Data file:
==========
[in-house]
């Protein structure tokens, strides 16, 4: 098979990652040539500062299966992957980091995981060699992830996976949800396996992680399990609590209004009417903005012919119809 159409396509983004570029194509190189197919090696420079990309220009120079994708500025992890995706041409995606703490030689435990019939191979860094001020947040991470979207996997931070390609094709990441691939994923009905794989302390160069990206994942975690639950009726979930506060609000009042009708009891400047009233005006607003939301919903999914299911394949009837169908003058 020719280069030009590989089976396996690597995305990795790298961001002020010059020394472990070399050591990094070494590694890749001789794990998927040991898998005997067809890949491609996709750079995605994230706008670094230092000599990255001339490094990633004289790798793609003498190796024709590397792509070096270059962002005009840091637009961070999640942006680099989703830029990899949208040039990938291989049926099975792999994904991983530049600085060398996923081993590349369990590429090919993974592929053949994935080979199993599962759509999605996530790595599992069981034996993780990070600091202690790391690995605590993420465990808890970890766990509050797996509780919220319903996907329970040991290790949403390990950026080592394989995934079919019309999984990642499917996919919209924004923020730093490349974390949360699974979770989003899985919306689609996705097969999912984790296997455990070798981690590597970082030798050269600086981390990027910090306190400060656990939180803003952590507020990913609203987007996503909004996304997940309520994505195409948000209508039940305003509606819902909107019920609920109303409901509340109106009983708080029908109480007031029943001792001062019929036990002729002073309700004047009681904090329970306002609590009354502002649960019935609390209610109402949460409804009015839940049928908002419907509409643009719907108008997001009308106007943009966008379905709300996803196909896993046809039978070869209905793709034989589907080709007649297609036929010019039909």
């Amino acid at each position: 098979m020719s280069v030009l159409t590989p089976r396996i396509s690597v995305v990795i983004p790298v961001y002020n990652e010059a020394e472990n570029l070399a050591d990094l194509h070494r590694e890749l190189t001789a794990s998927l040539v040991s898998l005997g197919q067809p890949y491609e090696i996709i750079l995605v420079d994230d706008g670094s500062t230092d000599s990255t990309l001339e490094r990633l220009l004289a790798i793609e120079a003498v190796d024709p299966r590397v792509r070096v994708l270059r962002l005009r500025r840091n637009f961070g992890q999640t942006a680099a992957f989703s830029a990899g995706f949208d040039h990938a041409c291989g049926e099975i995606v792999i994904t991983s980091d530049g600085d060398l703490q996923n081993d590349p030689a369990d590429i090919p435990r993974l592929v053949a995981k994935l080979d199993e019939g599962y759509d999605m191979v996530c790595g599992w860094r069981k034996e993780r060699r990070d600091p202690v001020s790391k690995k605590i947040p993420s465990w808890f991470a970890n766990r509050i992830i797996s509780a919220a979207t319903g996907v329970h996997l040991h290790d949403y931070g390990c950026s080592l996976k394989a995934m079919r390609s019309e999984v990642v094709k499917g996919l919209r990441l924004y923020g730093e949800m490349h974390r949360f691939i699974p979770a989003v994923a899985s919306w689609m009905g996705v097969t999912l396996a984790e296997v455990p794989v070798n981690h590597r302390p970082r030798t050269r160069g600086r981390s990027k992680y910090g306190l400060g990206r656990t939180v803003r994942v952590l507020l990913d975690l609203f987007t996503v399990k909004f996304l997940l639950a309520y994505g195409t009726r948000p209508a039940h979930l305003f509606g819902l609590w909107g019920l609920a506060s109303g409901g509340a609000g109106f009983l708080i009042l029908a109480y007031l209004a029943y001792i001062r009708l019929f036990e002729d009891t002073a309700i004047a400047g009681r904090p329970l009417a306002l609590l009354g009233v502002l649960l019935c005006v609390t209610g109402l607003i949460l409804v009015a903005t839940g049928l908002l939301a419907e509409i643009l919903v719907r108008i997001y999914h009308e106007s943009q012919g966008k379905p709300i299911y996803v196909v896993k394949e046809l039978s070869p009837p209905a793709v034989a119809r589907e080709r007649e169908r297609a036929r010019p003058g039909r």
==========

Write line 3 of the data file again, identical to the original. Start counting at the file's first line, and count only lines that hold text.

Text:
């Amino acid at each position: 098979m020719s280069v030009l159409t590989p089976r396996i396509s690597v995305v990795i983004p790298v961001y002020n990652e010059a020394e472990n570029l070399a050591d990094l194509h070494r590694e890749l190189t001789a794990s998927l040539v040991s898998l005997g197919q067809p890949y491609e090696i996709i750079l995605v420079d994230d706008g670094s500062t230092d000599s990255t990309l001339e490094r990633l220009l004289a790798i793609e120079a003498v190796d024709p299966r590397v792509r070096v994708l270059r962002l005009r500025r840091n637009f961070g992890q999640t942006a680099a992957f989703s830029a990899g995706f949208d040039h990938a041409c291989g049926e099975i995606v792999i994904t991983s980091d530049g600085d060398l703490q996923n081993d590349p030689a369990d590429i090919p435990r993974l592929v053949a995981k994935l080979d199993e019939g599962y759509d999605m191979v996530c790595g599992w860094r069981k034996e993780r060699r990070d600091p202690v001020s790391k690995k605590i947040p993420s465990w808890f991470a970890n766990r509050i992830i797996s509780a919220a979207t319903g996907v329970h996997l040991h290790d949403y931070g390990c950026s080592l996976k394989a995934m079919r390609s019309e999984v990642v094709k499917g996919l919209r990441l924004y923020g730093e949800m490349h974390r949360f691939i699974p979770a989003v994923a899985s919306w689609m009905g996705v097969t999912l396996a984790e296997v455990p794989v070798n981690h590597r302390p970082r030798t050269r160069g600086r981390s990027k992680y910090g306190l400060g990206r656990t939180v803003r994942v952590l507020l990913d975690l609203f987007t996503v399990k909004f996304l997940l639950a309520y994505g195409t009726r948000p209508a039940h979930l305003f509606g819902l609590w909107g019920l609920a506060s109303g409901g509340a609000g109106f009983l708080i009042l029908a109480y007031l209004a029943y001792i001062r009708l019929f036990e002729d009891t002073a309700i004047a400047g009681r904090p329970l009417a306002l609590l009354g009233v502002l649960l019935c005006v609390t209610g109402l607003i949460l409804v009015a903005t839940g049928l908002l939301a419907e509409i643009l919903v719907r108008i997001y999914h009308e106007s943009q012919g966008k379905p709300i299911y996803v196909v896993k394949e046809l039978s070869p009837p209905a793709v034989a119809r589907e080709r007649e169908r297609a036929r010019p003058g039909r």